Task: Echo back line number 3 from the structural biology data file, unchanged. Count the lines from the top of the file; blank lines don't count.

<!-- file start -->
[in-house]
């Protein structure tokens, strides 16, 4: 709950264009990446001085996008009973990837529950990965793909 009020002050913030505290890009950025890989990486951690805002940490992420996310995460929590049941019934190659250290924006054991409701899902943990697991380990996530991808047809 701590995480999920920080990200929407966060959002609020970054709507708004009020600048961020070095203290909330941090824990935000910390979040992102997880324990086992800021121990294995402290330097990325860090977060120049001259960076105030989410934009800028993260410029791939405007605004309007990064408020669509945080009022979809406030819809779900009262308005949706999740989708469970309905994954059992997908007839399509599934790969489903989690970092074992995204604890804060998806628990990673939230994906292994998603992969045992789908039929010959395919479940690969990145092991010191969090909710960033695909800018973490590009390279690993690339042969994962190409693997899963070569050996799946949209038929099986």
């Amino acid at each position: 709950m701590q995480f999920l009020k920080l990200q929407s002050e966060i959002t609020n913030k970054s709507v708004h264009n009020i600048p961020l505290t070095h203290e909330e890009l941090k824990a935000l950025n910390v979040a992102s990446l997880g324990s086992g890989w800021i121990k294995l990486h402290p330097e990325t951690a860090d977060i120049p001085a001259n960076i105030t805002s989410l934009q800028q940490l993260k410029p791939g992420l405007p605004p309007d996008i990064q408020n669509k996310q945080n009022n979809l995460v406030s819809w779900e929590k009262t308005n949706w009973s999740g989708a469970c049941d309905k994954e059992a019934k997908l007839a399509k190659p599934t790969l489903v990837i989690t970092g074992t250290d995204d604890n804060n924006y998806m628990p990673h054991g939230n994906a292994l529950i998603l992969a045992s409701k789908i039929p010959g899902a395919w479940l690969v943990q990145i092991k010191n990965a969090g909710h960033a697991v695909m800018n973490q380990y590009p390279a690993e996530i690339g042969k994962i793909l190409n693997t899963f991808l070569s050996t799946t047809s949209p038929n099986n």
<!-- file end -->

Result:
């Amino acid at each position: 709950m701590q995480f999920l009020k920080l990200q929407s002050e966060i959002t609020n913030k970054s709507v708004h264009n009020i600048p961020l505290t070095h203290e909330e890009l941090k824990a935000l950025n910390v979040a992102s990446l997880g324990s086992g890989w800021i121990k294995l990486h402290p330097e990325t951690a860090d977060i120049p001085a001259n960076i105030t805002s989410l934009q800028q940490l993260k410029p791939g992420l405007p605004p309007d996008i990064q408020n669509k996310q945080n009022n979809l995460v406030s819809w779900e929590k009262t308005n949706w009973s999740g989708a469970c049941d309905k994954e059992a019934k997908l007839a399509k190659p599934t790969l489903v990837i989690t970092g074992t250290d995204d604890n804060n924006y998806m628990p990673h054991g939230n994906a292994l529950i998603l992969a045992s409701k789908i039929p010959g899902a395919w479940l690969v943990q990145i092991k010191n990965a969090g909710h960033a697991v695909m800018n973490q380990y590009p390279a690993e996530i690339g042969k994962i793909l190409n693997t899963f991808l070569s050996t799946t047809s949209p038929n099986n």